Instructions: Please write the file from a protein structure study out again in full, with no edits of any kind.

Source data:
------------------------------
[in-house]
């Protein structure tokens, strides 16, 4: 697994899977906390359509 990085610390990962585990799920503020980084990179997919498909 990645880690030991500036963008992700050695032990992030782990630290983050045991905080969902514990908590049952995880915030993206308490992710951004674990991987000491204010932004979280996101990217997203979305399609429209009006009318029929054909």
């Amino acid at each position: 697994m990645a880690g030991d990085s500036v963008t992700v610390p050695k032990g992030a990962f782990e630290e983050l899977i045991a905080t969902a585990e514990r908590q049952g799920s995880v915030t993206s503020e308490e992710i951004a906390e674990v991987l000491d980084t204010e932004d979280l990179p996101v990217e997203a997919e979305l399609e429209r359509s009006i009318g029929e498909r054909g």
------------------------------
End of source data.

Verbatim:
[in-house]
């Protein structure tokens, strides 16, 4: 697994899977906390359509 990085610390990962585990799920503020980084990179997919498909 990645880690030991500036963008992700050695032990992030782990630290983050045991905080969902514990908590049952995880915030993206308490992710951004674990991987000491204010932004979280996101990217997203979305399609429209009006009318029929054909």
């Amino acid at each position: 697994m990645a880690g030991d990085s500036v963008t992700v610390p050695k032990g992030a990962f782990e630290e983050l899977i045991a905080t969902a585990e514990r908590q049952g799920s995880v915030t993206s503020e308490e992710i951004a906390e674990v991987l000491d980084t204010e932004d979280l990179p996101v990217e997203a997919e979305l399609e429209r359509s009006i009318g029929e498909r054909g």